What we really need, more than cheap gasoline, is a governor brave enough to not only to say the words “climate change,” but to admit that it’s a threat to our state. Then he can advance a plan for Florida’s role in dealing with it.
Fix a flat
In one press conference prior to Ian’s landfall, DeSantis warned residents to beware of Ian’s “catastrophic flooding and life-threatening storm surge.”
Bigger storm surges, like the one from Ian, are one of the signs that sea level rise is real, even though the governor’s golfing mentor — a doctor of thinkology if ever there was one — claims that it’s a Chinese hoax.
Figure sea level has risen about a foot in the past century, the state climatologist, David Zierden, told me a couple of years ago. Now add that foot on top of a five-foot storm surge and you’ve got a six-footer. That wave goes much farther inland in our extremely flat state than it would elsewhere.
By the end of this century, he said, the sea level will be a full foot higher than it is now.
That’s the other problem with DeSantis’ resilience-but-nothing-else policy. You can’t “fix” it once and be done with it. All those millions he’s spending on raising roads and installing pumps will soon prove inadequate. We’ll have to do it all over again as the sea level rises higher.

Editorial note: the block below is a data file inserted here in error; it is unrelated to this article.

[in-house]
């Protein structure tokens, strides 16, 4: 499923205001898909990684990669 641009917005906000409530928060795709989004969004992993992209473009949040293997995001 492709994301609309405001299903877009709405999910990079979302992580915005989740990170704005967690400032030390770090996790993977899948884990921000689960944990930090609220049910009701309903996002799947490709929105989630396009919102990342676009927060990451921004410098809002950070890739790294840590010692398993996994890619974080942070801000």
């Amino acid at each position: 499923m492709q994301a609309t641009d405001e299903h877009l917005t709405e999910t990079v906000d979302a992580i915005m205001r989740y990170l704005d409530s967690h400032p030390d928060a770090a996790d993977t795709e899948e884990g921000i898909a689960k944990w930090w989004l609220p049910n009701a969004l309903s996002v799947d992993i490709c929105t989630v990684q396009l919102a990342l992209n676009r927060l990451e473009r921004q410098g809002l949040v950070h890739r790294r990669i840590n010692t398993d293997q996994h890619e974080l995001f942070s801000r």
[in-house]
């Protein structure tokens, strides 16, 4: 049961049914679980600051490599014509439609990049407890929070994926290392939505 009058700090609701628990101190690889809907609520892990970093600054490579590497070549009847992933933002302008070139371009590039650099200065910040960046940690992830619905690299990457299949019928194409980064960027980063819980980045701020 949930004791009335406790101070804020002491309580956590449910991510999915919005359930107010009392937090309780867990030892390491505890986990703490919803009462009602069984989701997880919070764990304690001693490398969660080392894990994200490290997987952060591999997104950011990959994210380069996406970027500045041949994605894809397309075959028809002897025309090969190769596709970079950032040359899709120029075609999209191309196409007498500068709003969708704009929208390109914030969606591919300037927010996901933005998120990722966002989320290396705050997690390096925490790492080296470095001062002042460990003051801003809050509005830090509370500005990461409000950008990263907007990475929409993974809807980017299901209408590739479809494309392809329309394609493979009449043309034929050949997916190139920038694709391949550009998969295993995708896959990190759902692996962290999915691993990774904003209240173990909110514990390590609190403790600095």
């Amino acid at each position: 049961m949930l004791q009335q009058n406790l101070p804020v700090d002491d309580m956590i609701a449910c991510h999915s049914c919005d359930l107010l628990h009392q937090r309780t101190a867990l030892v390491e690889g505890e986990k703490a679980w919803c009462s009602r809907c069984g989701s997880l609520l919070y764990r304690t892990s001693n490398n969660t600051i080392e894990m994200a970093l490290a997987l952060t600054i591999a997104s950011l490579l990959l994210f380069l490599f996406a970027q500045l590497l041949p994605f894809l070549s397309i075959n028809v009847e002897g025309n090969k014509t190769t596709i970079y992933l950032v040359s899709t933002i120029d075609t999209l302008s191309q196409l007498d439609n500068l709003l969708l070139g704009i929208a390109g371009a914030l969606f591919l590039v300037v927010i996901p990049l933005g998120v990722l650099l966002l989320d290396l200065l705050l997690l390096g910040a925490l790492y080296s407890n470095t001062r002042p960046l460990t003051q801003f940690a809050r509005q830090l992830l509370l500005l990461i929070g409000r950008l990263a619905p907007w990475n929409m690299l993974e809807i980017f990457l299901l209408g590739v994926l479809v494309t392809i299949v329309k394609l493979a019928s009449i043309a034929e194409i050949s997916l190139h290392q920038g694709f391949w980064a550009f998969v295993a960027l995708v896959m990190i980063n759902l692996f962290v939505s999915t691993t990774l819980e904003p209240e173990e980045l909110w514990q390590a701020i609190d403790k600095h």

It’s like driving a car with a defective tire that keeps leaking. You can keep pumping it up and letting it leak out. Or you can get a new tire. Which one makes more sense?
Unfortunately, Florida is saddled with a host of leaders who prefer leaky tires to actual solutions. They huff and puff worse than any hurricane, but all they do is make noise.
As the Miami Herald reported in May, “The last time Florida’s Legislature addressed the root cause of climate change — greenhouse gas emissions — it was in a law that effectively blocked cities from cutting emissions.”
They didn’t even write that legislation they passed. According to the Herald, it was “written by the lawyers for the utility companies.”
They would rather stick with fossil fuels — which are driving the cost of your electricity higher — than let anyone make a change to save the planet.
Again, that’s not the leadership we need here in Florida. We need someone who can stand up to the utilities and stand up for consumers, not someone who takes their campaign contributions and helps them get a $5 billion rate increase.
Blowing away the storms
Hurricanes have been a part of Florida life for a long, long time. One chased away Pensacola’s first Spanish colonists in 1559, and they’ve been trying to chase the rest of us away ever since. Hurricane season will continue to be the one season that we celebrate when it’s over, not while it’s happening.
The world will keep getting warmer, including the water that feeds these monster storms. The sea level will keep getting higher and higher. And we’ll keep spending more millions trying to keep up with it.